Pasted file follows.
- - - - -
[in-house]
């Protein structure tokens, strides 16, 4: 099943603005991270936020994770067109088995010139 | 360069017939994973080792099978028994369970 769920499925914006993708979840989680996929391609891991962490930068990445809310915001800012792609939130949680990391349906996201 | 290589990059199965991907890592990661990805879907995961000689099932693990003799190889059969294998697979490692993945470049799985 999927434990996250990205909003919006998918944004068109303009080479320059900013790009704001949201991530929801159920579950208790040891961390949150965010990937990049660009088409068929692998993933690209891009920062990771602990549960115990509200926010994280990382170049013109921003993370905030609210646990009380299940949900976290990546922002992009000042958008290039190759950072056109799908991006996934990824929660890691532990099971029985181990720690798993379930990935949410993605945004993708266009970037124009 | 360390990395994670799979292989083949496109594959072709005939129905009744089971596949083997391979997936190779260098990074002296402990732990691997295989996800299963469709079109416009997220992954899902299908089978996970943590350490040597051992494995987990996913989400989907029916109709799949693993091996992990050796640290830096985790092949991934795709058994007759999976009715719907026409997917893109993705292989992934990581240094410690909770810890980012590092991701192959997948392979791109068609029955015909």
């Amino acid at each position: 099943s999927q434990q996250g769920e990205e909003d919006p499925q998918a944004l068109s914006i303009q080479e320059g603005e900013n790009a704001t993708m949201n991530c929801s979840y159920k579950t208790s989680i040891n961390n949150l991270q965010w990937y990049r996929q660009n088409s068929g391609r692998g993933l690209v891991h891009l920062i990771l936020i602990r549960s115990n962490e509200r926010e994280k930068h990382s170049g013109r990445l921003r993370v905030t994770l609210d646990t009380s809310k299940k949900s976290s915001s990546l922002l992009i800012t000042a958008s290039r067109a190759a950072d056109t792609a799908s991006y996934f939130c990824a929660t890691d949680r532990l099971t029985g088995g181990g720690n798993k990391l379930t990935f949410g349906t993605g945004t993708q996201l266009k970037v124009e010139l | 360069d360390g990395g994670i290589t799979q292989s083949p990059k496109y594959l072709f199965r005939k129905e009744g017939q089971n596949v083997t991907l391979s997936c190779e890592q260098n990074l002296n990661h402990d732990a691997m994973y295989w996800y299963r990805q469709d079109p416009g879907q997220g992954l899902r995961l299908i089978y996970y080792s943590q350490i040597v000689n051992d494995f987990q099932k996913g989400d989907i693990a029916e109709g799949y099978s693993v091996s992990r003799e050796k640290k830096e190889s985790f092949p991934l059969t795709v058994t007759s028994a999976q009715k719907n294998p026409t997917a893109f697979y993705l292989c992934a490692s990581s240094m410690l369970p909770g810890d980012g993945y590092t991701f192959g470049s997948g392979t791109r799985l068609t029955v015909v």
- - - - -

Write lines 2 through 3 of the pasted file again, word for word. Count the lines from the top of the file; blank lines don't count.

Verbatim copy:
């Protein structure tokens, strides 16, 4: 099943603005991270936020994770067109088995010139 | 360069017939994973080792099978028994369970 769920499925914006993708979840989680996929391609891991962490930068990445809310915001800012792609939130949680990391349906996201 | 290589990059199965991907890592990661990805879907995961000689099932693990003799190889059969294998697979490692993945470049799985 999927434990996250990205909003919006998918944004068109303009080479320059900013790009704001949201991530929801159920579950208790040891961390949150965010990937990049660009088409068929692998993933690209891009920062990771602990549960115990509200926010994280990382170049013109921003993370905030609210646990009380299940949900976290990546922002992009000042958008290039190759950072056109799908991006996934990824929660890691532990099971029985181990720690798993379930990935949410993605945004993708266009970037124009 | 360390990395994670799979292989083949496109594959072709005939129905009744089971596949083997391979997936190779260098990074002296402990732990691997295989996800299963469709079109416009997220992954899902299908089978996970943590350490040597051992494995987990996913989400989907029916109709799949693993091996992990050796640290830096985790092949991934795709058994007759999976009715719907026409997917893109993705292989992934990581240094410690909770810890980012590092991701192959997948392979791109068609029955015909």
């Amino acid at each position: 099943s999927q434990q996250g769920e990205e909003d919006p499925q998918a944004l068109s914006i303009q080479e320059g603005e900013n790009a704001t993708m949201n991530c929801s979840y159920k579950t208790s989680i040891n961390n949150l991270q965010w990937y990049r996929q660009n088409s068929g391609r692998g993933l690209v891991h891009l920062i990771l936020i602990r549960s115990n962490e509200r926010e994280k930068h990382s170049g013109r990445l921003r993370v905030t994770l609210d646990t009380s809310k299940k949900s976290s915001s990546l922002l992009i800012t000042a958008s290039r067109a190759a950072d056109t792609a799908s991006y996934f939130c990824a929660t890691d949680r532990l099971t029985g088995g181990g720690n798993k990391l379930t990935f949410g349906t993605g945004t993708q996201l266009k970037v124009e010139l | 360069d360390g990395g994670i290589t799979q292989s083949p990059k496109y594959l072709f199965r005939k129905e009744g017939q089971n596949v083997t991907l391979s997936c190779e890592q260098n990074l002296n990661h402990d732990a691997m994973y295989w996800y299963r990805q469709d079109p416009g879907q997220g992954l899902r995961l299908i089978y996970y080792s943590q350490i040597v000689n051992d494995f987990q099932k996913g989400d989907i693990a029916e109709g799949y099978s693993v091996s992990r003799e050796k640290k830096e190889s985790f092949p991934l059969t795709v058994t007759s028994a999976q009715k719907n294998p026409t997917a893109f697979y993705l292989c992934a490692s990581s240094m410690l369970p909770g810890d980012g993945y590092t991701f192959g470049s997948g392979t791109r799985l068609t029955v015909v």